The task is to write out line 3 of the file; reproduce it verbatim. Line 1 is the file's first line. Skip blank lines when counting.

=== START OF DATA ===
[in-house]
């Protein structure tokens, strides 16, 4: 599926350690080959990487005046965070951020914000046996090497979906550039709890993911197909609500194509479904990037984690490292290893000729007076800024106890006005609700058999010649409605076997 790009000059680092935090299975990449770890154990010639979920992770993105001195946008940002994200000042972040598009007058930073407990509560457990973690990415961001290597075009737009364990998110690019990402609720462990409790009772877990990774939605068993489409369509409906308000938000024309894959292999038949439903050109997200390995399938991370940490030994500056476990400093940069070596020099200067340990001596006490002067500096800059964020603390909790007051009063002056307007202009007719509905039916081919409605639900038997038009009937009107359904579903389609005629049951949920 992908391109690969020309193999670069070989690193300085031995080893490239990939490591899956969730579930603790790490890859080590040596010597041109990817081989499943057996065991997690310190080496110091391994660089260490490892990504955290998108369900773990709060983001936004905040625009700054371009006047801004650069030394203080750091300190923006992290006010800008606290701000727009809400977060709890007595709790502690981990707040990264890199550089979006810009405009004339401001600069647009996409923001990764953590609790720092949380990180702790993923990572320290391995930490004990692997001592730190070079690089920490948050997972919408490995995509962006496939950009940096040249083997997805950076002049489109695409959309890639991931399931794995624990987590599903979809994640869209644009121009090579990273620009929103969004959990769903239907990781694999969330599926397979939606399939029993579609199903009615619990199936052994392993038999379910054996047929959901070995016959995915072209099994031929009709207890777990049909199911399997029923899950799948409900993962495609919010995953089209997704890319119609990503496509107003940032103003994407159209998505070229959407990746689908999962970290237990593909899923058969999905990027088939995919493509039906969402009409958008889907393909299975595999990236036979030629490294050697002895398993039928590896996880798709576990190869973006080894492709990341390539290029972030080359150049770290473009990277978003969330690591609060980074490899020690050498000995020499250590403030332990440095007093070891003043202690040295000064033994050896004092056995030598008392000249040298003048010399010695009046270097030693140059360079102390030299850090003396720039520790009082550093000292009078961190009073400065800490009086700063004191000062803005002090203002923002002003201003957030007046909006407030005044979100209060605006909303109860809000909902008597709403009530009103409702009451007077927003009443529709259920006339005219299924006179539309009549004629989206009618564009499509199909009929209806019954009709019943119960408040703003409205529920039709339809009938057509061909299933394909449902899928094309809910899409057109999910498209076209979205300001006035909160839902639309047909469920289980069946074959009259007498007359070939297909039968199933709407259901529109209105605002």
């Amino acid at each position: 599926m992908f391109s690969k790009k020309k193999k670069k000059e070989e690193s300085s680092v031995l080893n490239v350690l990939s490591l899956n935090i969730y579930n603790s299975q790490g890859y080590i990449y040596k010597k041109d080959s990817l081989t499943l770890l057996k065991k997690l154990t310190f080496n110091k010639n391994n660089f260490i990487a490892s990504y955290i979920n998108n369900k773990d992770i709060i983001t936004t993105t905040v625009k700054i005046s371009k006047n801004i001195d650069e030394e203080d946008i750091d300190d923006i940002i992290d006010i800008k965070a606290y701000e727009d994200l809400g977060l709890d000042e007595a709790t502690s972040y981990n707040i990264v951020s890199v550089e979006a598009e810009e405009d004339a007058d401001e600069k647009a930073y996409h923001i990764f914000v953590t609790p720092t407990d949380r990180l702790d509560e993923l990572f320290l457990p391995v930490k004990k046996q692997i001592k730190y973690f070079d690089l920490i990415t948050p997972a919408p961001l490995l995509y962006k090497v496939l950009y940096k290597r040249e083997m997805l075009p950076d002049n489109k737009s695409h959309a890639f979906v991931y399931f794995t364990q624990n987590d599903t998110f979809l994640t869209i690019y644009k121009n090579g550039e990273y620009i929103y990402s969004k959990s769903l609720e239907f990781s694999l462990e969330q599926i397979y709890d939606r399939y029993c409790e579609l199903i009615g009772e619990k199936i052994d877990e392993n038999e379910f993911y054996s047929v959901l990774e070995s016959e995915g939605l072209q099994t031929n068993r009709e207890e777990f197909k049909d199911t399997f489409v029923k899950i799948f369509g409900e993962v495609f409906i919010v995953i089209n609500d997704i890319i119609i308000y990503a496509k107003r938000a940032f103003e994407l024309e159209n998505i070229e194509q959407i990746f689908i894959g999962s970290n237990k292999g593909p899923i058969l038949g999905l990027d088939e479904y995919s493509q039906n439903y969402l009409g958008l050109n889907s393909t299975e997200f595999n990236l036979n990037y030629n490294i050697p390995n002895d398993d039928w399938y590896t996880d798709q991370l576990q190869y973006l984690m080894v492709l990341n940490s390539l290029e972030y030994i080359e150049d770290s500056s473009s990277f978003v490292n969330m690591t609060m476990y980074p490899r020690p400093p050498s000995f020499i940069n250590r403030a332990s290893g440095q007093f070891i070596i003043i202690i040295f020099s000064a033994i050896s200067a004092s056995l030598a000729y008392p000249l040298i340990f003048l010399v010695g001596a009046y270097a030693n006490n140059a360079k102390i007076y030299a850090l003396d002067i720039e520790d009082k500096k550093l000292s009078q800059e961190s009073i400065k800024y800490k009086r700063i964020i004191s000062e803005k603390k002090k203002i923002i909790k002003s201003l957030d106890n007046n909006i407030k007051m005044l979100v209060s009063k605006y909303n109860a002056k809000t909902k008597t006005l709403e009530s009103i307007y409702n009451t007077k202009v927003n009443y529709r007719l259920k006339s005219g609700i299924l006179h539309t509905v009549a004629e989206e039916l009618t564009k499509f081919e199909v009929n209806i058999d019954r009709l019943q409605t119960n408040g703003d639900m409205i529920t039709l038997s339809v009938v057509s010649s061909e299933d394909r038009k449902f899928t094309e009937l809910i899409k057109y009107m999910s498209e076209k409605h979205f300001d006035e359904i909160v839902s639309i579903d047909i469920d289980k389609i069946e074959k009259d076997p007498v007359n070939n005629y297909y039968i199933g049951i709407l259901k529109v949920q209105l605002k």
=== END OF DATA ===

């Amino acid at each position: 599926m992908f391109s690969k790009k020309k193999k670069k000059e070989e690193s300085s680092v031995l080893n490239v350690l990939s490591l899956n935090i969730y579930n603790s299975q790490g890859y080590i990449y040596k010597k041109d080959s990817l081989t499943l770890l057996k065991k997690l154990t310190f080496n110091k010639n391994n660089f260490i990487a490892s990504y955290i979920n998108n369900k773990d992770i709060i983001t936004t993105t905040v625009k700054i005046s371009k006047n801004i001195d650069e030394e203080d946008i750091d300190d923006i940002i992290d006010i800008k965070a606290y701000e727009d994200l809400g977060l709890d000042e007595a709790t502690s972040y981990n707040i990264v951020s890199v550089e979006a598009e810009e405009d004339a007058d401001e600069k647009a930073y996409h923001i990764f914000v953590t609790p720092t407990d949380r990180l702790d509560e993923l990572f320290l457990p391995v930490k004990k046996q692997i001592k730190y973690f070079d690089l920490i990415t948050p997972a919408p961001l490995l995509y962006k090497v496939l950009y940096k290597r040249e083997m997805l075009p950076d002049n489109k737009s695409h959309a890639f979906v991931y399931f794995t364990q624990n987590d599903t998110f979809l994640t869209i690019y644009k121009n090579g550039e990273y620009i929103y990402s969004k959990s769903l609720e239907f990781s694999l462990e969330q599926i397979y709890d939606r399939y029993c409790e579609l199903i009615g009772e619990k199936i052994d877990e392993n038999e379910f993911y054996s047929v959901l990774e070995s016959e995915g939605l072209q099994t031929n068993r009709e207890e777990f197909k049909d199911t399997f489409v029923k899950i799948f369509g409900e993962v495609f409906i919010v995953i089209n609500d997704i890319i119609i308000y990503a496509k107003r938000a940032f103003e994407l024309e159209n998505i070229e194509q959407i990746f689908i894959g999962s970290n237990k292999g593909p899923i058969l038949g999905l990027d088939e479904y995919s493509q039906n439903y969402l009409g958008l050109n889907s393909t299975e997200f595999n990236l036979n990037y030629n490294i050697p390995n002895d398993d039928w399938y590896t996880d798709q991370l576990q190869y973006l984690m080894v492709l990341n940490s390539l290029e972030y030994i080359e150049d770290s500056s473009s990277f978003v490292n969330m690591t609060m476990y980074p490899r020690p400093p050498s000995f020499i940069n250590r403030a332990s290893g440095q007093f070891i070596i003043i202690i040295f020099s000064a033994i050896s200067a004092s056995l030598a000729y008392p000249l040298i340990f003048l010399v010695g001596a009046y270097a030693n006490n140059a360079k102390i007076y030299a850090l003396d002067i720039e520790d009082k500096k550093l000292s009078q800059e961190s009073i400065k800024y800490k009086r700063i964020i004191s000062e803005k603390k002090k203002i923002i909790k002003s201003l957030d106890n007046n909006i407030k007051m005044l979100v209060s009063k605006y909303n109860a002056k809000t909902k008597t006005l709403e009530s009103i307007y409702n009451t007077k202009v927003n009443y529709r007719l259920k006339s005219g609700i299924l006179h539309t509905v009549a004629e989206e039916l009618t564009k499509f081919e199909v009929n209806i058999d019954r009709l019943q409605t119960n408040g703003d639900m409205i529920t039709l038997s339809v009938v057509s010649s061909e299933d394909r038009k449902f899928t094309e009937l809910i899409k057109y009107m999910s498209e076209k409605h979205f300001d006035e359904i909160v839902s639309i579903d047909i469920d289980k389609i069946e074959k009259d076997p007498v007359n070939n005629y297909y039968i199933g049951i709407l259901k529109v949920q209105l605002k």